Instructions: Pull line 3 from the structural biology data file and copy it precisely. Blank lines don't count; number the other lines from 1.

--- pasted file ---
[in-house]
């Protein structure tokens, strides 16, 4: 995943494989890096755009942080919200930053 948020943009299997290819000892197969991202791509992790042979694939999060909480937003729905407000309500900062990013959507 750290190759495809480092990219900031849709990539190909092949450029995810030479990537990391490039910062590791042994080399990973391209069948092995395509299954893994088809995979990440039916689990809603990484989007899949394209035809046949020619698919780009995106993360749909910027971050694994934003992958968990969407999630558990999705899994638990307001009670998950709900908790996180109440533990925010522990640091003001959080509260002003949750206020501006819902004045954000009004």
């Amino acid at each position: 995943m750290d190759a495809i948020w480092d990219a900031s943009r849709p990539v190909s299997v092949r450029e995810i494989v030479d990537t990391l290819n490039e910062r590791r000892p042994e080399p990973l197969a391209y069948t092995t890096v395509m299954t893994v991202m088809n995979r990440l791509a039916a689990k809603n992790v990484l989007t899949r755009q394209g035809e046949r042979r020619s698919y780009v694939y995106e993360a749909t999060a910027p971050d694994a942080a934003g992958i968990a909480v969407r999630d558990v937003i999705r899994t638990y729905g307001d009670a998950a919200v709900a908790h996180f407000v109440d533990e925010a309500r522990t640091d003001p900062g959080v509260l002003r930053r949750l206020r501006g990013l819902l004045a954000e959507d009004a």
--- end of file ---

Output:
């Amino acid at each position: 995943m750290d190759a495809i948020w480092d990219a900031s943009r849709p990539v190909s299997v092949r450029e995810i494989v030479d990537t990391l290819n490039e910062r590791r000892p042994e080399p990973l197969a391209y069948t092995t890096v395509m299954t893994v991202m088809n995979r990440l791509a039916a689990k809603n992790v990484l989007t899949r755009q394209g035809e046949r042979r020619s698919y780009v694939y995106e993360a749909t999060a910027p971050d694994a942080a934003g992958i968990a909480v969407r999630d558990v937003i999705r899994t638990y729905g307001d009670a998950a919200v709900a908790h996180f407000v109440d533990e925010a309500r522990t640091d003001p900062g959080v509260l002003r930053r949750l206020r501006g990013l819902l004045a954000e959507d009004a």